God of wine-making, wine, male fertility, freedom. Member of the Aventine Triad
Greek equivalentDionysus
Etruscan equivalentFufluns
Three Roman votive pillars; the one on the left reads Libero Patri Valerius Daphinus a[nimo] l[ibens] p[osuit]: "Valerius Daphinus erects [this monument] to Liber Pater of his free will."

In ancient Roman religion and mythology, Liber (/ˈlbər/ LY-bər, Latin: [ˈliːbɛr]; "the free one"), also known as Liber Pater ("the free Father"), was a god of viticulture and wine, male fertility and freedom. He was a patron deity of Rome's plebeians and was part of their Aventine Triad. His festival of Liberalia (March 17) became associated with free speech and the rights attached to coming of age. His cult and functions were increasingly associated with Romanised forms of the Greek Dionysus/Bacchus, whose mythology he came to share.[1]


The name Līber ('free') stems from Proto-Italic *leuþero, and ultimately from Proto-Indo-European *h₁leudʰero ('belonging to the people', hence 'free').[2]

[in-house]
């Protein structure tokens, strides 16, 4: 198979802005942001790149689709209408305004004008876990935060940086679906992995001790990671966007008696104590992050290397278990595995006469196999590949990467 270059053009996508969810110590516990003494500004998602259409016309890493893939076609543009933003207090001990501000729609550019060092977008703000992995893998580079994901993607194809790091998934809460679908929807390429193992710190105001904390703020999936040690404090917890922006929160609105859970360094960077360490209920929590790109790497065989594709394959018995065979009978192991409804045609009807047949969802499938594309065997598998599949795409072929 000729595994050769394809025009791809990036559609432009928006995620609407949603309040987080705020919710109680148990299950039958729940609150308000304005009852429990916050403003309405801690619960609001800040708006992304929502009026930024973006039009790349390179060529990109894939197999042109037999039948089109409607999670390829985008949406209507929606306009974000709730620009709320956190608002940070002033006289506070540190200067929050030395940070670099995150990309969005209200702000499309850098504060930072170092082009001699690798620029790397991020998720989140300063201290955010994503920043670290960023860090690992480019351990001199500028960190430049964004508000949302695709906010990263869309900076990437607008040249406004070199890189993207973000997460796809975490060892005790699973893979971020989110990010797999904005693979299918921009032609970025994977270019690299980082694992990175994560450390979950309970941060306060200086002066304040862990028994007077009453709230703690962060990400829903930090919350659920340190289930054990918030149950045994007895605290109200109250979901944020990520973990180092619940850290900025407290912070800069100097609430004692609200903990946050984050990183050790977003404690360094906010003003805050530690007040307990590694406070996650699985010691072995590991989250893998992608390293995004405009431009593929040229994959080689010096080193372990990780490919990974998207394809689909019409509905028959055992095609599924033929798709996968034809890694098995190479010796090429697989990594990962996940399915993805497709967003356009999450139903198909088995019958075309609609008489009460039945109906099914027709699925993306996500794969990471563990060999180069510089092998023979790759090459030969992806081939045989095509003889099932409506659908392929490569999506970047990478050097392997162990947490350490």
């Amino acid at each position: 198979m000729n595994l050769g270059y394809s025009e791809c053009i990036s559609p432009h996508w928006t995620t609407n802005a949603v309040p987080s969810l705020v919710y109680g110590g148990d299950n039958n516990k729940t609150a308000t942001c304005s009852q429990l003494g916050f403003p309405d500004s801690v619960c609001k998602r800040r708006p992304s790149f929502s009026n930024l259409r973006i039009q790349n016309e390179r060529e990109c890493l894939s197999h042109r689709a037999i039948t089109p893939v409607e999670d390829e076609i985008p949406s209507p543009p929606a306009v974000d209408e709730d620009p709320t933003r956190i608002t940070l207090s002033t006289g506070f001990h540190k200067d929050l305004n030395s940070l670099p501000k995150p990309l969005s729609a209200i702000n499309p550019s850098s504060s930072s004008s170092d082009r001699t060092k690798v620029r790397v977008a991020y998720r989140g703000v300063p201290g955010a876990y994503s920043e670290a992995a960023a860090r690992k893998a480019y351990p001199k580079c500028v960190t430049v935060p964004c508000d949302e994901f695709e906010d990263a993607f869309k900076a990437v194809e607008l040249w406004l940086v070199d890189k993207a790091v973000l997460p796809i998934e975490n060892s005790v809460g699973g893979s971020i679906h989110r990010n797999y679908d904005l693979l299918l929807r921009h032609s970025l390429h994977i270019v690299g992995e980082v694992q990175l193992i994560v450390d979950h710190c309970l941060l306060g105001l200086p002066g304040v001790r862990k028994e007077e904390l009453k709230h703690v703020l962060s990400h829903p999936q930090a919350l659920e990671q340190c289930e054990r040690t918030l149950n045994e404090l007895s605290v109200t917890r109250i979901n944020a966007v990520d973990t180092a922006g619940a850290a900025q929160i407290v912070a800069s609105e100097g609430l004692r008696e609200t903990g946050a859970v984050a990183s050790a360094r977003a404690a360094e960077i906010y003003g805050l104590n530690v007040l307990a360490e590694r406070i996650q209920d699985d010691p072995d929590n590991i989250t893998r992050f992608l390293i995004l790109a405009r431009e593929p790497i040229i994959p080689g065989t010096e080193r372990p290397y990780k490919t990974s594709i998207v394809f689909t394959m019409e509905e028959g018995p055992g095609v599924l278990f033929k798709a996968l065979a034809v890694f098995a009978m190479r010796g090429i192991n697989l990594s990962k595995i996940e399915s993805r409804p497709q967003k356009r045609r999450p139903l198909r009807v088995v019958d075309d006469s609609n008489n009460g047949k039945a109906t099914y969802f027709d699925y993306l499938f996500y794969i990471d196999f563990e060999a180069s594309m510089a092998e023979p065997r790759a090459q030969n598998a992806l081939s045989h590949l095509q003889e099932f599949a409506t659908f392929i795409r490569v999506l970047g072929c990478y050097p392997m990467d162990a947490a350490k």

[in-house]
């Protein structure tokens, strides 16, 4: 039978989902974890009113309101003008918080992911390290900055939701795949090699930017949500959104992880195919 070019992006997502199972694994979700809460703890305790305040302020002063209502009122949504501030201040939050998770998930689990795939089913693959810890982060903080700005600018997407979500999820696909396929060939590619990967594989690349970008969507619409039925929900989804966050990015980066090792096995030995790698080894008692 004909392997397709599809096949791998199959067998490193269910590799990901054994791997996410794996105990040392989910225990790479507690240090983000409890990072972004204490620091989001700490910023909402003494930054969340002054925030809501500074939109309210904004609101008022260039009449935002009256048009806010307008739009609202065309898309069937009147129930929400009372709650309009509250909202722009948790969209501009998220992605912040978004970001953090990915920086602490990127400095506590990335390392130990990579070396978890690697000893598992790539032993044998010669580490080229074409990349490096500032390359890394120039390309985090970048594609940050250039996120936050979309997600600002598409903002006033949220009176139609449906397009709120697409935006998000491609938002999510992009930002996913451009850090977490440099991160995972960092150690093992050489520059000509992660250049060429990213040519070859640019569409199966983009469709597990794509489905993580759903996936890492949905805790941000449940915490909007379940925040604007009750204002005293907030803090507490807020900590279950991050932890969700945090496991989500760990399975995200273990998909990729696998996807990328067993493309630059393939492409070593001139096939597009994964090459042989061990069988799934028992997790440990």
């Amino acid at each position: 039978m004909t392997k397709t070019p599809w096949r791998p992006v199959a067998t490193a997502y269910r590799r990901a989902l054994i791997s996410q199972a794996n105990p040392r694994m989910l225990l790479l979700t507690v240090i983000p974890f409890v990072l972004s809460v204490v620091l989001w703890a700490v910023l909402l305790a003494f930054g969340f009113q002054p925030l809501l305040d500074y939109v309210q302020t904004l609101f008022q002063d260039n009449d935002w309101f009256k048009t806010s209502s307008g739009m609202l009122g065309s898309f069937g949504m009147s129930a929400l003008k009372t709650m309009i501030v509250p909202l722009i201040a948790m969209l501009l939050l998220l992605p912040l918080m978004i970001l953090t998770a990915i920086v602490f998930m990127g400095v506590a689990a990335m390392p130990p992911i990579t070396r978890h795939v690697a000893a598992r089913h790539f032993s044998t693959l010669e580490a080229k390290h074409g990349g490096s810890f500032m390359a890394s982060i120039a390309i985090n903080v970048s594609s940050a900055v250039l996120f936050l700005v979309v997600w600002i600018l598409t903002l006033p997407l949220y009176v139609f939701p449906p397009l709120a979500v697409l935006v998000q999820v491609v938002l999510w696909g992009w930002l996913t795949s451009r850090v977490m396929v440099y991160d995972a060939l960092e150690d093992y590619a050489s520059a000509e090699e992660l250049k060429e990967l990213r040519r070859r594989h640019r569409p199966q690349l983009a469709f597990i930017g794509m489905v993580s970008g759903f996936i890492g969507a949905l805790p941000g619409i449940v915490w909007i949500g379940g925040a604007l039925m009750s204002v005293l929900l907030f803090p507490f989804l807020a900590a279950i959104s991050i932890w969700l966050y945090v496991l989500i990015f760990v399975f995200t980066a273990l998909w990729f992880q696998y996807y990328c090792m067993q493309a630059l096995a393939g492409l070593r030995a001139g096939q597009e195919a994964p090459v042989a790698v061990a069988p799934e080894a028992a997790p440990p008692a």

Origins and establishment

Before his official adoption as a Roman deity, Liber was companion to two different goddesses in two separate, archaic Italian fertility cults; Ceres, an agricultural and fertility goddess of Rome's Hellenised neighbours, and Libera, who was Liber's female equivalent. In ancient Lavinium, he was a phallic deity. Latin liber means "free", or "free one"; when coupled with "pater", it means "The Free Father", who personifies freedom and champions its attendant rights, as opposed to dependent servitude. "Liber" is also understood in terms of "libation", the ritual offering of drink, related to Greek "spondé" and English "to spend". Roman writers of the late Republic and early Empire offer various etymological and poetic speculations based on this trope, to explain certain features of Liber's cult.[3][4]

Liber entered Rome's historical tradition soon after the overthrow of the Roman monarchy, the establishment of the Republic and the first of many threatened or actual plebeian secessions from Rome's patrician authority. According to Livy, the dictator A. Postumius vowed games (ludi) and a joint public temple to a Triad of Ceres, Liber and Libera on Rome's Aventine Hill, c. 496 BC.[5] In 493 the vow was fulfilled: the new Aventine temple was dedicated and ludi scaenici (religious dramas) were held in honour of Liber, for the benefit of the Roman people. These early ludi scaenici have been suggested as the earliest of their kind in Rome, and may represent the earliest official festival to Liber, or an early form of his Liberalia festival.[6] The formal, official development of the Aventine Triad may have encouraged the assimilation of its individual deities to Greek equivalents: Ceres to Demeter, Liber to Dionysus and Libera to Persephone or Kore.[3][7]